Autoworkers are aces with me. And so are cars. Very useful for getting around. That said, there are only two reasons to save an American car company: Nostalgia and nativism. And neither of those is a very good reason.

Francine Hardaway: Poor Obama... It Gets More Complicated Every Day:

I am heading to a conclusion that we ought to let these companies go bankrupt, and throw our energy into restructuring them forcibly while shielding them from creditors so they can continue to operate, which always happens in a Chapter 11 filing. They will get DIP (debtor-in-possession) filing, won't they? The board can then throw out the CEO if he isn't doing the job, can't it? And the company will come out stronger.


Pam Atherton: Memo to Automakers Wagoner, Mulally & Nardelli: Fire Your PR People:

Now, there are plenty of other things you three guys could do to win over our confidence and get us on your side to back a bailout plan. But these first mistakes are so significant, it will be extremely difficult to win us over, if you can at all.


Overhaul Them, and Other Options


Nathan Gardels: Woolsey: Any Detroit Bailout Must Break US Oil Dependence:

A mounting chorus of voices -- including President-elect Obama's -- are linking any economic stimulus or any related bailout of Detroit to environmental and energy independence objectives.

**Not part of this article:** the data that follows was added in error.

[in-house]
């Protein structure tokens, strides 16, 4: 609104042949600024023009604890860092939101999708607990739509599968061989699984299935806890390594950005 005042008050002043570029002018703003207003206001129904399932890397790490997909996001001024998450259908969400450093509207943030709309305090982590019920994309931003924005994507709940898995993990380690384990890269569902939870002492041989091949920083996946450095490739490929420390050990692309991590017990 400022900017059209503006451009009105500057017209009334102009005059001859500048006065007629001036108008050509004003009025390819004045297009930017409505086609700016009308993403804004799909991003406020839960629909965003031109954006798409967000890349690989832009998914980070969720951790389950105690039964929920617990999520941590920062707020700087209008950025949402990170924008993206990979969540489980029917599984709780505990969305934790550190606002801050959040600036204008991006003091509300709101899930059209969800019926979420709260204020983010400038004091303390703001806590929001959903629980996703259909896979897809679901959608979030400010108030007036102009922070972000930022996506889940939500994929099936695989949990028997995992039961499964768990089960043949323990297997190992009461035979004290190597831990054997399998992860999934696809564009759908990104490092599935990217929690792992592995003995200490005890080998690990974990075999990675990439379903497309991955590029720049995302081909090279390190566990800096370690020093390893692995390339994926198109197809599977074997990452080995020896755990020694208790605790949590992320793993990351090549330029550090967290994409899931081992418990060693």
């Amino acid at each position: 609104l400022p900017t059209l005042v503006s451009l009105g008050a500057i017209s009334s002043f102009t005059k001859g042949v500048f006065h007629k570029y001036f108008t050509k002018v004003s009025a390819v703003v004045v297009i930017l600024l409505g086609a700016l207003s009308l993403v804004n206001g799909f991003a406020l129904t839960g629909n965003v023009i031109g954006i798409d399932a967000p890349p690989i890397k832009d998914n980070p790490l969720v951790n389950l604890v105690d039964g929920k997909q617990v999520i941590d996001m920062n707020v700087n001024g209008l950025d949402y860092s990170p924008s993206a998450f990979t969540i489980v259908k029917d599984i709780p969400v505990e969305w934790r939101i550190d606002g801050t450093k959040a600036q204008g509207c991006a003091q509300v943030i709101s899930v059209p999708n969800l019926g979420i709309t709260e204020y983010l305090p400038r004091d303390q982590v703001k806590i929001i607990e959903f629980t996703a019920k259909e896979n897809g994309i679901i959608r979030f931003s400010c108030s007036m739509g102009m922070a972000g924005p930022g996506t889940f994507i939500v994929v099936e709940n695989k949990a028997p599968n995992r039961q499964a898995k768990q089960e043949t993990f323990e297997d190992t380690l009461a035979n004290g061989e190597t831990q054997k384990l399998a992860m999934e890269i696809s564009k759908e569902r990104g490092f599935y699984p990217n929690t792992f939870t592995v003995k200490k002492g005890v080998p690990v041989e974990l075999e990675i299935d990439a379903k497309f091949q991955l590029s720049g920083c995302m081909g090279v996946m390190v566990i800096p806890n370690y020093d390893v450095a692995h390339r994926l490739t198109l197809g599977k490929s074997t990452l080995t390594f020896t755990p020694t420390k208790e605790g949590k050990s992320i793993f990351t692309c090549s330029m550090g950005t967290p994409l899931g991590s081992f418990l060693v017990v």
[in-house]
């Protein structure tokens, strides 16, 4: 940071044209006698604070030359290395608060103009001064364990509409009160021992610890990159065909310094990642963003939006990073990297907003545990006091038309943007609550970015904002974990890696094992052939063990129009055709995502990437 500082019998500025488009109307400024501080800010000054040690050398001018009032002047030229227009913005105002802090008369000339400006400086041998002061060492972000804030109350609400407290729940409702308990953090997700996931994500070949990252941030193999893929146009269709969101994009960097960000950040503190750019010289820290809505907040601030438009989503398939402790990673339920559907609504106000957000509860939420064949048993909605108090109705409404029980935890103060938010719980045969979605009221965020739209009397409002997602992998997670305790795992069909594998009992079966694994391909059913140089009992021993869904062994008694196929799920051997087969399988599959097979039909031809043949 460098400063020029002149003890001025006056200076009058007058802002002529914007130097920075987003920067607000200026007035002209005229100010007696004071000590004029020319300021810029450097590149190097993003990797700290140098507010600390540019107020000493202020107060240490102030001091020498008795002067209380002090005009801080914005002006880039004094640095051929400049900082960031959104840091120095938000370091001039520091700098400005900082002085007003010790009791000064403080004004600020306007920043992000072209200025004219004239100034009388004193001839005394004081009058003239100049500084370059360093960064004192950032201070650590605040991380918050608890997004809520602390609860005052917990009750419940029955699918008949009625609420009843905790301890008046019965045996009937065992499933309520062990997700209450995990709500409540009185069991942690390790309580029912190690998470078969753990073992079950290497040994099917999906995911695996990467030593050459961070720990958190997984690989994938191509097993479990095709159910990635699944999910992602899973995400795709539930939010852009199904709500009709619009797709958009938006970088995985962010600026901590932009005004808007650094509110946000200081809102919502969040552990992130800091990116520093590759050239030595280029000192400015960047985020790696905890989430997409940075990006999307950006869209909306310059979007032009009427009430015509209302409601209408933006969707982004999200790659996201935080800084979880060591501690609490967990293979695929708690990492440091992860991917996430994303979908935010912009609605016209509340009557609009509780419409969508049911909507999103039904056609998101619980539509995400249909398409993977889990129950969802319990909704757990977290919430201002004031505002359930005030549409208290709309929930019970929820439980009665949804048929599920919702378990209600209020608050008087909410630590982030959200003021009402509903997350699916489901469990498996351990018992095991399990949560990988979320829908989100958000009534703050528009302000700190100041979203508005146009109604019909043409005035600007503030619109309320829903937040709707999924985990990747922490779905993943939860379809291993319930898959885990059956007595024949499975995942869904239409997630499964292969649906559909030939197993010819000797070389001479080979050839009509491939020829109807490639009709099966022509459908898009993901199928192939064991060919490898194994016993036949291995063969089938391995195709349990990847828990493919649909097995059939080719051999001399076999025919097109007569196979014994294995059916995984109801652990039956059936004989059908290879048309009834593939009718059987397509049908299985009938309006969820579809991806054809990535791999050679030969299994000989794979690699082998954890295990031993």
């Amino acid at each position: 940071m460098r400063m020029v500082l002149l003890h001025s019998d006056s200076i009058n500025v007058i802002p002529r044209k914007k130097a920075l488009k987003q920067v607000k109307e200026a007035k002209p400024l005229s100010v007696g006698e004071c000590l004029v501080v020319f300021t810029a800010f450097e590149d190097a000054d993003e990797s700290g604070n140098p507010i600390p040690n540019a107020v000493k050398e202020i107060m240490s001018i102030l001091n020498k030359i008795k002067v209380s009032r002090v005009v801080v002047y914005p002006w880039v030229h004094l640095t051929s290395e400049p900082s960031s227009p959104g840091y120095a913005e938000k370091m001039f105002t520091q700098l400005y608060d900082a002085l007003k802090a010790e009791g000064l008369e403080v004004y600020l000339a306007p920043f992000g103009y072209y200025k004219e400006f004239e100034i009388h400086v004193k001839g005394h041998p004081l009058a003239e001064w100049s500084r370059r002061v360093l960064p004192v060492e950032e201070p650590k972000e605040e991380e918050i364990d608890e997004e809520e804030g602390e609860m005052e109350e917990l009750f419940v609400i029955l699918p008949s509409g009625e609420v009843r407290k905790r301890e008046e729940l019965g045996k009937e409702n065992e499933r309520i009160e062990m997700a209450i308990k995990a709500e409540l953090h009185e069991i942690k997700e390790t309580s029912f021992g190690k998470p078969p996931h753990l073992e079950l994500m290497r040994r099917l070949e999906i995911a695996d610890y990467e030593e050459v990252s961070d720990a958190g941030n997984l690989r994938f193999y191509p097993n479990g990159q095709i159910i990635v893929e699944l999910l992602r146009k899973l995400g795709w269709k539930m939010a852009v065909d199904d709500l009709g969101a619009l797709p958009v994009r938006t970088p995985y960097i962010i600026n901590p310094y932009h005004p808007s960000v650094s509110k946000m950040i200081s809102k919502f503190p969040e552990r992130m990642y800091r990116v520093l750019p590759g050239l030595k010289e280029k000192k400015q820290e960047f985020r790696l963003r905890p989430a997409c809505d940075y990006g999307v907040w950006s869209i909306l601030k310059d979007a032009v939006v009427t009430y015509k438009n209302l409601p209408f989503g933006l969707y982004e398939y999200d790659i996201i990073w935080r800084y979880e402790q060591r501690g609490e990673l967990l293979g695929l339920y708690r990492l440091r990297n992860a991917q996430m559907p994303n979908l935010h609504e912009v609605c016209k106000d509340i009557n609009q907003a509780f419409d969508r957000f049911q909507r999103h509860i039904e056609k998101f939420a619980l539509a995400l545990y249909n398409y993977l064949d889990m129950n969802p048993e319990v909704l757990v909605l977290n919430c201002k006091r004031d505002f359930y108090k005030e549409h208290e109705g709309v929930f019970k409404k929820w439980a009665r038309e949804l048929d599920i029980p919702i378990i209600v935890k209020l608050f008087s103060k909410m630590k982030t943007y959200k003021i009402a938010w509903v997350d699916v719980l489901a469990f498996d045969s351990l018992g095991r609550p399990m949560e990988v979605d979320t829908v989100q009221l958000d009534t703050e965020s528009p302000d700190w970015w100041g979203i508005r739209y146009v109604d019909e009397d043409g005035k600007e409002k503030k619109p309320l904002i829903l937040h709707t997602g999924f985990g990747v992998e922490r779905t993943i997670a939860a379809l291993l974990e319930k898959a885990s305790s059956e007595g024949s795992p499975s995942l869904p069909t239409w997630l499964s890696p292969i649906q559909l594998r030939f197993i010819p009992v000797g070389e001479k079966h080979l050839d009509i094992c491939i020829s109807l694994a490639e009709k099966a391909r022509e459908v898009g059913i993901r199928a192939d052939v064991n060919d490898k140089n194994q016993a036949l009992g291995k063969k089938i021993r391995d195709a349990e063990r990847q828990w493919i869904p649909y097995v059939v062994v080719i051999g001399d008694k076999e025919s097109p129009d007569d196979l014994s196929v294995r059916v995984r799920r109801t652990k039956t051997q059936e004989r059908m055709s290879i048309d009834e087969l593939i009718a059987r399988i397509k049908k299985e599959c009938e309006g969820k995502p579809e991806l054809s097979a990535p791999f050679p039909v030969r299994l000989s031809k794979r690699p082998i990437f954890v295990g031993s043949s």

Leo W. Gerard: Congress Bails out Those Who Shower Before Work, but not Those who Shower After Work:

When the representatives of blue collars went to Congress hat in hand, lawmakers insisted that to get loans automakers would have to present viable business plans. Congress didn't impose similar conditions, however, when Bernanke and Paulson went to Congress seeking grants for reckless white collar firms.


Joel Shukovsky: Get Your Head Out of Your Detroit:

President-elect Obama risks making the first big mistake of his administration if he condones a $25 billion bailout with these corporate yahoos still at the wheel. Current management has to go the way of the Edsel. America loves a reinvention. The great American automobile is our legacy and Americans deserve to take it back.


Terence M. O'Sullivan: Working People and Good Jobs are the Foundation of Our Economy, Not the Problem:

As pundits address the various reasons for the American auto industry's problems a frequent target won't be bloated CEO salaries, a lack of executive accountability or a flawed business plan. The target will be the men and women who go to work every day doing the best job they can.


Logan Nakyanzi Pollard: Do It For Me, Matchbox Man:

Someone needs to envision and direct the car industry for today. And when you've got half a bucket full of money and the other party has its hand out, that's a good time to start making demands.


David Paul: Will We Let Detroit Go and the Recession Deepen Out of Disgust Over Financial Bailout?:

We have watched one bailout unfold, and we have not been impressed. We heeded the Wise Men, and now we feel violated. But how do we now hold failing auto companies to a higher standard?


Ben Yarrow: A Universal Bailout:

The Big Three automakers are on the brink. So is America's health care system. Done right, bailing out Detroit could save both.


Steve Parker: Detroit's Day of Reckoning (with Thanks to David Halberstam):

Well, it looks like the jig is up, the party's over, the lights are out and Detroit has left the building. And instead of a $25 or $50 billion golden goose, it appears Chapter 11 bankruptcy, which allows a company to stay in business while they reorganize with a government overseer, seems to be where the Detroit Three are headed.